Gov. Ron DeSantis urged Floridians to “make preparations" for a seven-day power outage after issuing a state of emergency for all 67 counties as Hurricane Dorian gains strength on its path toward Florida.
“We don’t want people to be insufficiently prepared because that’s when, really, problems can occur,” DeSantis told “Fox & Friends” on Friday.
As of late Friday morning, the Category 2 storm – which has maximum sustained winds blowing at 110 mph – was centered about 660 miles east of West Palm Beach, moving northwest at 10 mph. It was only about 1 mph away from reaching Category 3 status.
The National Hurricane Center on Thursday had bumped up the possible strength of Dorian to a Category 4 storm with sustained winds between 130 and 156 mph off the Florida coast. Hurricane watches are currently in effect for portions of the Bahamas, while the storm is predicted to slam into the U.S. on Monday somewhere between the Florida Keys and southern Georgia.
“I think a lot of Floridians are heeding the advice because they see that the storm could be really powerful, potentially a major impact,” DeSantis said.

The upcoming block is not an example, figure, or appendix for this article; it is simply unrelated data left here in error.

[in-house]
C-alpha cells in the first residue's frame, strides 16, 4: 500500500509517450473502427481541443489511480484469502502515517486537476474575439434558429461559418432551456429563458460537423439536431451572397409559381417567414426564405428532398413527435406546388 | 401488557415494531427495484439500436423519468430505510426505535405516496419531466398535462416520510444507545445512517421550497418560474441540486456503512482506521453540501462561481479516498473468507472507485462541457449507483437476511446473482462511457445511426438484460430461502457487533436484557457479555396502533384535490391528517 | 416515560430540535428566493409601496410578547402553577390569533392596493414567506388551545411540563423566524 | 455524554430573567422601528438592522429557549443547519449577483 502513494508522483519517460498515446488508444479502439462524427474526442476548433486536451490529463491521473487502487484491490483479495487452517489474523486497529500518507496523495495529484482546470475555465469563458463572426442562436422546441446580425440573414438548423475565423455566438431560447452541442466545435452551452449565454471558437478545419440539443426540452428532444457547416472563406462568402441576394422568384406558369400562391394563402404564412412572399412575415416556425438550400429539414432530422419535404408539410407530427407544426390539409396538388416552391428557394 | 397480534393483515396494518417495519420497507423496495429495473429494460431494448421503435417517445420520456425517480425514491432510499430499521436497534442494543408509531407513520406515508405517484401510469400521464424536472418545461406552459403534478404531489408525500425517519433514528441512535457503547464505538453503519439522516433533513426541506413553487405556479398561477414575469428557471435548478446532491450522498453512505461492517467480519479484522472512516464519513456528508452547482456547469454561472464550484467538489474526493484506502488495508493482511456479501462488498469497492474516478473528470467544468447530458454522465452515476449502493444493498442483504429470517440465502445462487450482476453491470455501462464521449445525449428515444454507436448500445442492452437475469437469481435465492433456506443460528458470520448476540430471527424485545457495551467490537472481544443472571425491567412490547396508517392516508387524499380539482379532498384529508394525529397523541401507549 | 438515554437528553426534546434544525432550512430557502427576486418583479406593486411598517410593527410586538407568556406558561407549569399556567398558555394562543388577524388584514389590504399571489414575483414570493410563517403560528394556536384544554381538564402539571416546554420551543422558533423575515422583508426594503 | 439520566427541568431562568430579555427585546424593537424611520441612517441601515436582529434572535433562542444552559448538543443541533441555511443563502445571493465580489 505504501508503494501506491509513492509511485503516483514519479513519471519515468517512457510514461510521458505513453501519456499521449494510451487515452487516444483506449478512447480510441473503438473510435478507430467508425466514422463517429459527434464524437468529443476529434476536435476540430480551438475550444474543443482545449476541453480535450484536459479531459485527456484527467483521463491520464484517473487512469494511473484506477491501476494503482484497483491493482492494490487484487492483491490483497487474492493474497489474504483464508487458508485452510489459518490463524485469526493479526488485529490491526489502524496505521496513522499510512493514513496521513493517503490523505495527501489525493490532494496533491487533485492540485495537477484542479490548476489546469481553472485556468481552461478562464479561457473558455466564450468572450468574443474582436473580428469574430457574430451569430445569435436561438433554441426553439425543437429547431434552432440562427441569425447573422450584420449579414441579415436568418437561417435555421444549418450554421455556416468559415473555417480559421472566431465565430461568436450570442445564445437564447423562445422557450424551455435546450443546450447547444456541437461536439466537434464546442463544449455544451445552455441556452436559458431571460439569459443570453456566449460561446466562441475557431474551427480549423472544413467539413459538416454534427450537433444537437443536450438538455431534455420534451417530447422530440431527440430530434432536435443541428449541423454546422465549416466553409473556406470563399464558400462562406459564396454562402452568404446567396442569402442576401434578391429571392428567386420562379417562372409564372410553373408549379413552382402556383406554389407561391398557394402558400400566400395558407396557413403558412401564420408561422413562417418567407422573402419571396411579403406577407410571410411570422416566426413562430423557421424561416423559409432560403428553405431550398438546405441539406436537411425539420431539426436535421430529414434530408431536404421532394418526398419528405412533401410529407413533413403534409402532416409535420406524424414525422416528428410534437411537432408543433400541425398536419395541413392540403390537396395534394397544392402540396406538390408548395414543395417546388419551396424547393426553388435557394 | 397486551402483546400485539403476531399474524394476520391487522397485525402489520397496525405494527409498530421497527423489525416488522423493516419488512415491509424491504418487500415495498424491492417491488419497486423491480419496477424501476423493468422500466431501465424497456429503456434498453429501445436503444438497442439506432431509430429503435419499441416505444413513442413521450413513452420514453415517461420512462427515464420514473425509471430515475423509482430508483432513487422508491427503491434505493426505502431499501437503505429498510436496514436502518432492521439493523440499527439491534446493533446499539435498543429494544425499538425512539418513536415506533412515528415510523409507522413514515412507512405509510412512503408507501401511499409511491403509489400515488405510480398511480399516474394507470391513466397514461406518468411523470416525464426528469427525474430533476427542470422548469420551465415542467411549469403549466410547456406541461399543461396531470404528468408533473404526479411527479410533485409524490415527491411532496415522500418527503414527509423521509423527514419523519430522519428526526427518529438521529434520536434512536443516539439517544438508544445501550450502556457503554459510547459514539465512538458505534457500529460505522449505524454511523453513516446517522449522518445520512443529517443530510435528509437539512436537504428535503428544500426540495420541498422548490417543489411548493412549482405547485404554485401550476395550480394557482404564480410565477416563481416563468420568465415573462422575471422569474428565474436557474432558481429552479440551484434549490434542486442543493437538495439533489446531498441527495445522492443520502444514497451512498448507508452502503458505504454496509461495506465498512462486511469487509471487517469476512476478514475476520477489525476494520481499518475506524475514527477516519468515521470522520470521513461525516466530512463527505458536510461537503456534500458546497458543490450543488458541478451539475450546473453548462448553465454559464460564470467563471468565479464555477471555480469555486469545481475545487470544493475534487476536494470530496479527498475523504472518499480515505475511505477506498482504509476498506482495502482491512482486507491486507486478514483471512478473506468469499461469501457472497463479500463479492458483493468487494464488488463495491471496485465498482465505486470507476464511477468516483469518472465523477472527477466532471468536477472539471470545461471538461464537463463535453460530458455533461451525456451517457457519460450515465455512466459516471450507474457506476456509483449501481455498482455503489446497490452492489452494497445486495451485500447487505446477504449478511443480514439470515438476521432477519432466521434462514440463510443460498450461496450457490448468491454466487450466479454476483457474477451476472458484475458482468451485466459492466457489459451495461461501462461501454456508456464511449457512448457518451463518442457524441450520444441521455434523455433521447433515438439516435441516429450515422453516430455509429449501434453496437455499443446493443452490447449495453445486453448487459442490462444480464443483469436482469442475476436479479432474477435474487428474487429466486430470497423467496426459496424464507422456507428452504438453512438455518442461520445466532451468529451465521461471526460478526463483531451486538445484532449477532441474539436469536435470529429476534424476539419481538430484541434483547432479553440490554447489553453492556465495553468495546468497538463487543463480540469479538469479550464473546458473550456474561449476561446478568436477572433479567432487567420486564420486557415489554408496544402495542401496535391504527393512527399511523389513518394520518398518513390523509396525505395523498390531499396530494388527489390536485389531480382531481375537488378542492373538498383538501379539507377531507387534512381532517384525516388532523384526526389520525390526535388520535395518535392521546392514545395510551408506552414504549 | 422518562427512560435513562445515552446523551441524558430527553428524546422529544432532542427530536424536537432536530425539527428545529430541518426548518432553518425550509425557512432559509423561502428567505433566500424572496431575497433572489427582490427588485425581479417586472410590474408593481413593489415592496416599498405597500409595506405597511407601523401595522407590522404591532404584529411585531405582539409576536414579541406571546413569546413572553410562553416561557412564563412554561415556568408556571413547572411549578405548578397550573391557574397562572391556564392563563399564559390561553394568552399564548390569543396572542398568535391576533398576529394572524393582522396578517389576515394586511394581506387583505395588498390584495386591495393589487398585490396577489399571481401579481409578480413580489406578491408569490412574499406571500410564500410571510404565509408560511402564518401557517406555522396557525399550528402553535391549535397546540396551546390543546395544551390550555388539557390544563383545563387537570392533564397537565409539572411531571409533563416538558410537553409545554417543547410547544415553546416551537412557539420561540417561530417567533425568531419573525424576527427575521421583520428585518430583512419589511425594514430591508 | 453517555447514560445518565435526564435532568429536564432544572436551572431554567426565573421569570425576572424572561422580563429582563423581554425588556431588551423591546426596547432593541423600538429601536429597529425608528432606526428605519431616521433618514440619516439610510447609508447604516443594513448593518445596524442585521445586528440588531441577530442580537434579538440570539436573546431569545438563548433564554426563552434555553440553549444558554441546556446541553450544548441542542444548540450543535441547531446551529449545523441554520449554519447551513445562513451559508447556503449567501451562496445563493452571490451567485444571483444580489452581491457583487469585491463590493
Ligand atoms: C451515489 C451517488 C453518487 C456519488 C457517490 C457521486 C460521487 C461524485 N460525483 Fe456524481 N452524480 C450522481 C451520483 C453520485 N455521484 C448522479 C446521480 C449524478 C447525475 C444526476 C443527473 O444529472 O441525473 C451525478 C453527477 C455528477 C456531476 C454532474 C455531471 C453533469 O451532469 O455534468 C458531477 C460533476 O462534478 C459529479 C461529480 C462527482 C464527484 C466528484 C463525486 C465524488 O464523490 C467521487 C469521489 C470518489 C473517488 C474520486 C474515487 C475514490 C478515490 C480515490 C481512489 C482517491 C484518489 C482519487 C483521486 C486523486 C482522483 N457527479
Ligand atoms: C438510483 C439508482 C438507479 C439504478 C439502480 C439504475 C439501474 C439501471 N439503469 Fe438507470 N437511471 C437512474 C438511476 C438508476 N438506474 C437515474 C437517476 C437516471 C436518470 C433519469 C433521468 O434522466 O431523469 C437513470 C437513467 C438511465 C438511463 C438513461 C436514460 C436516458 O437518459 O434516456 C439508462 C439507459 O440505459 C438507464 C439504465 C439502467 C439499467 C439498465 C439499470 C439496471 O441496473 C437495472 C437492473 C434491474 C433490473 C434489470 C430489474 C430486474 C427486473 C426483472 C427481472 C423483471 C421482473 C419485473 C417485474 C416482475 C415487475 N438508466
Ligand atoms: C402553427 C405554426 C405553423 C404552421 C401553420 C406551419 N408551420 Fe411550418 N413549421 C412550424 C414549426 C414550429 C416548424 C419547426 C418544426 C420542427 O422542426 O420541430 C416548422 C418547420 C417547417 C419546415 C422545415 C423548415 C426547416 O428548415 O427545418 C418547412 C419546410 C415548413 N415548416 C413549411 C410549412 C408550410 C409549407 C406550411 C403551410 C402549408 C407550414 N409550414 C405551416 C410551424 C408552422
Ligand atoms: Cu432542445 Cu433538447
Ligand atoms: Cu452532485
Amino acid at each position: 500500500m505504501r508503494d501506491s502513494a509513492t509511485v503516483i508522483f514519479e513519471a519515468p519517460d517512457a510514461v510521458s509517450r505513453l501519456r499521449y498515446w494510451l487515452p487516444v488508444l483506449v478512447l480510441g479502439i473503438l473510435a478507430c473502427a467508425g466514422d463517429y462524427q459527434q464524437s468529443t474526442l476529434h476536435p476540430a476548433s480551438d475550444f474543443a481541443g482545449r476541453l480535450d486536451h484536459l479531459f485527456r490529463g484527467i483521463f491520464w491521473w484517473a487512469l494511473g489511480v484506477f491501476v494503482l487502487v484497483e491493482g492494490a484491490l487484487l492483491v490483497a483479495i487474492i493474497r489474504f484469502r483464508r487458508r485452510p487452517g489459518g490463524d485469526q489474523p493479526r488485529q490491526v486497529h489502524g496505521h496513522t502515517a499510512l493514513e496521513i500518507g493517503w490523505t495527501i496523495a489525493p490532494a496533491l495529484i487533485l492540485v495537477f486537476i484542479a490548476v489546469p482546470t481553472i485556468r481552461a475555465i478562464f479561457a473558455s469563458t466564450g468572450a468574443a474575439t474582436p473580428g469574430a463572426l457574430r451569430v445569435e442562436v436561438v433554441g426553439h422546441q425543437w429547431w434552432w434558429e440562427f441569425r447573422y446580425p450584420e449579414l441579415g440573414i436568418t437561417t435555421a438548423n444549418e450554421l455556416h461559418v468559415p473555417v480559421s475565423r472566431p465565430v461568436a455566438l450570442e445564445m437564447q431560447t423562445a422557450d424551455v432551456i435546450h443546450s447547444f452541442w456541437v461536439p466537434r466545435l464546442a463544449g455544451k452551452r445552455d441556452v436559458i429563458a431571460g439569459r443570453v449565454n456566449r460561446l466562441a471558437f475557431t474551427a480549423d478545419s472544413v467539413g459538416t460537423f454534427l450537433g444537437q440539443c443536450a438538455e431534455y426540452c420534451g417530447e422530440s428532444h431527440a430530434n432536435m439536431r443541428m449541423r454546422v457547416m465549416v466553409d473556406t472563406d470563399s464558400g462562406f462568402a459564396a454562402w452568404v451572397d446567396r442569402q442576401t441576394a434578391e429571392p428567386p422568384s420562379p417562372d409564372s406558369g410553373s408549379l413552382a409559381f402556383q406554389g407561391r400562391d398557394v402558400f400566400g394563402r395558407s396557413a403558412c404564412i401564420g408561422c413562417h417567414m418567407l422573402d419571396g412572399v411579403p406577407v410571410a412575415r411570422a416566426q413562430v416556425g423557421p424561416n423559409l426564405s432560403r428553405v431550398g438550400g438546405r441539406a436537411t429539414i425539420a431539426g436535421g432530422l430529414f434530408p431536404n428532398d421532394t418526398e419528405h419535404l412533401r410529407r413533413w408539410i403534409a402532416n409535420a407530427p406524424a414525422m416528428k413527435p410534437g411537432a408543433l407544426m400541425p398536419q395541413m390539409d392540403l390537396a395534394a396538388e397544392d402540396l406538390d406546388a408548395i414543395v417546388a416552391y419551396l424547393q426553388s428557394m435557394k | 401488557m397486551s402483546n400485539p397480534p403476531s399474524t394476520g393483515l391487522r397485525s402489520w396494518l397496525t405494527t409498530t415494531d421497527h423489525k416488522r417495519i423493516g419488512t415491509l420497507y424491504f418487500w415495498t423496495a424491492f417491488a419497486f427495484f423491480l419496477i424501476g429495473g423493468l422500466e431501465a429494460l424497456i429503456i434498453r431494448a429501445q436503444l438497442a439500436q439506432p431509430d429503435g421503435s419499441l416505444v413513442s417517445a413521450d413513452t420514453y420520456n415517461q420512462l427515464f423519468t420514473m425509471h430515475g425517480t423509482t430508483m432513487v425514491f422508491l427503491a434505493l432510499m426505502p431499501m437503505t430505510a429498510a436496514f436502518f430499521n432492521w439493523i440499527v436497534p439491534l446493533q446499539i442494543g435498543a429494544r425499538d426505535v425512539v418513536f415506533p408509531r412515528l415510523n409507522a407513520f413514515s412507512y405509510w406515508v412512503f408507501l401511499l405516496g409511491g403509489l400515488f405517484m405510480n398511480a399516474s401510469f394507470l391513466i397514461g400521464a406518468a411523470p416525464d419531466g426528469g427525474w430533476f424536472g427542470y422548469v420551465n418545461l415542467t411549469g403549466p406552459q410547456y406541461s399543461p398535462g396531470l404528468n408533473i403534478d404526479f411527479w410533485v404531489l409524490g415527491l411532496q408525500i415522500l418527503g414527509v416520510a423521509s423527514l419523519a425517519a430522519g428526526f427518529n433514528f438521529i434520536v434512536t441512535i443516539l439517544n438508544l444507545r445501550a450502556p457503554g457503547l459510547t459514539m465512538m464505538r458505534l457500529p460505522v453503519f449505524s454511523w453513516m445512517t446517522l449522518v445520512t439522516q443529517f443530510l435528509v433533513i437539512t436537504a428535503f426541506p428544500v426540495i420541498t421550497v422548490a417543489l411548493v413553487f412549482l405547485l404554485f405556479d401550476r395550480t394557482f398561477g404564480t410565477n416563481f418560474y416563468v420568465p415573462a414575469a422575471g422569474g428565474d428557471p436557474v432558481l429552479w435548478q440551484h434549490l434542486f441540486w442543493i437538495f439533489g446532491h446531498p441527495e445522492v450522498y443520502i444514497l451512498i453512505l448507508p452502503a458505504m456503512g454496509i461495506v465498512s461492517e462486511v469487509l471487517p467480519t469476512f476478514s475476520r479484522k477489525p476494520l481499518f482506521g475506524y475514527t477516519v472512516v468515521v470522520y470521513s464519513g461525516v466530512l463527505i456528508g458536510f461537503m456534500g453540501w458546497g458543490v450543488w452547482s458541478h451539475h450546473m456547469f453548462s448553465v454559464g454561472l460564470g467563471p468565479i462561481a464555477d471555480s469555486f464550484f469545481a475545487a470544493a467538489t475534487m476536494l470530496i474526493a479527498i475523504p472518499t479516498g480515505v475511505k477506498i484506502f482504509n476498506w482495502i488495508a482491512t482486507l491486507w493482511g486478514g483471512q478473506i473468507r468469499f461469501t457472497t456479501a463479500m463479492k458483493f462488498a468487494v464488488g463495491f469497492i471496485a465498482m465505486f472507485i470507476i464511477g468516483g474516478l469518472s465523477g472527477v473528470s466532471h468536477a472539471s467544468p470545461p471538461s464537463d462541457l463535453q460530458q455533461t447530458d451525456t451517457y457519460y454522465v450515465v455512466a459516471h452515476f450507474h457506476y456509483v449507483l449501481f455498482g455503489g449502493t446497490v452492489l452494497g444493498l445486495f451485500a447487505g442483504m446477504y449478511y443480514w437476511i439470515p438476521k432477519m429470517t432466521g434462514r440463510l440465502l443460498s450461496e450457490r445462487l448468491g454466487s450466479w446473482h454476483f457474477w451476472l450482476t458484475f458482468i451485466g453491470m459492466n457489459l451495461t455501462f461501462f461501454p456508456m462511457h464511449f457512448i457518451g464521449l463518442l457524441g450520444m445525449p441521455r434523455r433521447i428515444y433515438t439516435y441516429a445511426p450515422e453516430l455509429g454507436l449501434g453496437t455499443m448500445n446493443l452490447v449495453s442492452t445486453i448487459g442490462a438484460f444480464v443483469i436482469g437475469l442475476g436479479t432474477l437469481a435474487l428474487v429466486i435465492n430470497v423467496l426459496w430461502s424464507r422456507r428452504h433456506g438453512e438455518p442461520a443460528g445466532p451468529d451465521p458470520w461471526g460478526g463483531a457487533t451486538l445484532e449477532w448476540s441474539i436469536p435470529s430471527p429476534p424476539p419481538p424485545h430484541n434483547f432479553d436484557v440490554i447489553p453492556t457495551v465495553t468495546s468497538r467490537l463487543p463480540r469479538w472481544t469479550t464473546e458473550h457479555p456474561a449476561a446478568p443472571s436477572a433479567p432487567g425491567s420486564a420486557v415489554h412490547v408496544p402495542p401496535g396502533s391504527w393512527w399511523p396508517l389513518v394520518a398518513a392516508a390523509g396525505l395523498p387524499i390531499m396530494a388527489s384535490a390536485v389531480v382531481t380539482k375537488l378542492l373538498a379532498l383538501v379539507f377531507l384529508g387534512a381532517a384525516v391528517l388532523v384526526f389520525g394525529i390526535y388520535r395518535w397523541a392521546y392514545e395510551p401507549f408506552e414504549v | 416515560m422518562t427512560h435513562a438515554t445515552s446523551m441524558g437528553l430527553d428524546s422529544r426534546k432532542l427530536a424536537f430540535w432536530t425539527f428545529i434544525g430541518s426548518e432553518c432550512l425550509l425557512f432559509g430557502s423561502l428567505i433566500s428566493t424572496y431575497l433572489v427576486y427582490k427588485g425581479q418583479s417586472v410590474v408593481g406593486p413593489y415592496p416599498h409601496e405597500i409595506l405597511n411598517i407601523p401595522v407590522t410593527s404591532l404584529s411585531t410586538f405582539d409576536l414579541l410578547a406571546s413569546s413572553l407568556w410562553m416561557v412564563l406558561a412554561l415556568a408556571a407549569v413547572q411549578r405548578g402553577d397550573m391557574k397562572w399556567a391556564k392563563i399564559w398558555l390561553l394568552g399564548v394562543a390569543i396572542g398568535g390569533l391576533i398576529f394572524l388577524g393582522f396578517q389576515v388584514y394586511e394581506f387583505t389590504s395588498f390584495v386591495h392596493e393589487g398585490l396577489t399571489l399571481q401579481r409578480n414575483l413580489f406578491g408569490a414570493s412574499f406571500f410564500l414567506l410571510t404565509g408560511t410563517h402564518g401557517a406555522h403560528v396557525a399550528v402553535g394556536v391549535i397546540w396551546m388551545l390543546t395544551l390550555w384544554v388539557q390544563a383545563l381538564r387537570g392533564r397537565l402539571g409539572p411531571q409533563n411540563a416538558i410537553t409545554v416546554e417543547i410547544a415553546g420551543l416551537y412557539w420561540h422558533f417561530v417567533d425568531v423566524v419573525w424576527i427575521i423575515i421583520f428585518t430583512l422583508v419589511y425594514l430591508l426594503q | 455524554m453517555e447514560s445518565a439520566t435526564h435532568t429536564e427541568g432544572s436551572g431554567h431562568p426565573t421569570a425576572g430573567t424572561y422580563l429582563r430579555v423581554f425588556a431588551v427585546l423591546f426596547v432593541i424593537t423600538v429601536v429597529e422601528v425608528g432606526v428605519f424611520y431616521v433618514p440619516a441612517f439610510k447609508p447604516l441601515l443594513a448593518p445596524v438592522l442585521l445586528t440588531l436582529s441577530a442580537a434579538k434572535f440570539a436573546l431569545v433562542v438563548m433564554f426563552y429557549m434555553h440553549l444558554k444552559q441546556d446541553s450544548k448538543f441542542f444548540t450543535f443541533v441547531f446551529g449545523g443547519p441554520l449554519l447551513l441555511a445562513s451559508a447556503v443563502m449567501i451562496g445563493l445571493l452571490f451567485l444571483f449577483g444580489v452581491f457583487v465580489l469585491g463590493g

DeSantis said public-private partnerships are underway.
“We’re also working with companies like Publix and Walmart to get those shelves restocked because we know that’s important,” DeSantis said.
He also said Florida has millions of gallons of water for distribution and FEMA is prepared to distribute water as well.
President Trump on Friday approved an emergency declaration for Florida and "ordered Federal assistance to supplement State, tribal, and local response efforts due to the emergency conditions resulting from Hurricane Dorian," the White House said.
DeSantis recommends planning for seven days of power outage because the degree of damage is hard to predict. “If you only need one day, then you’re no worse off for it,” he said.
Fox News' Greg Norman contributed to this article.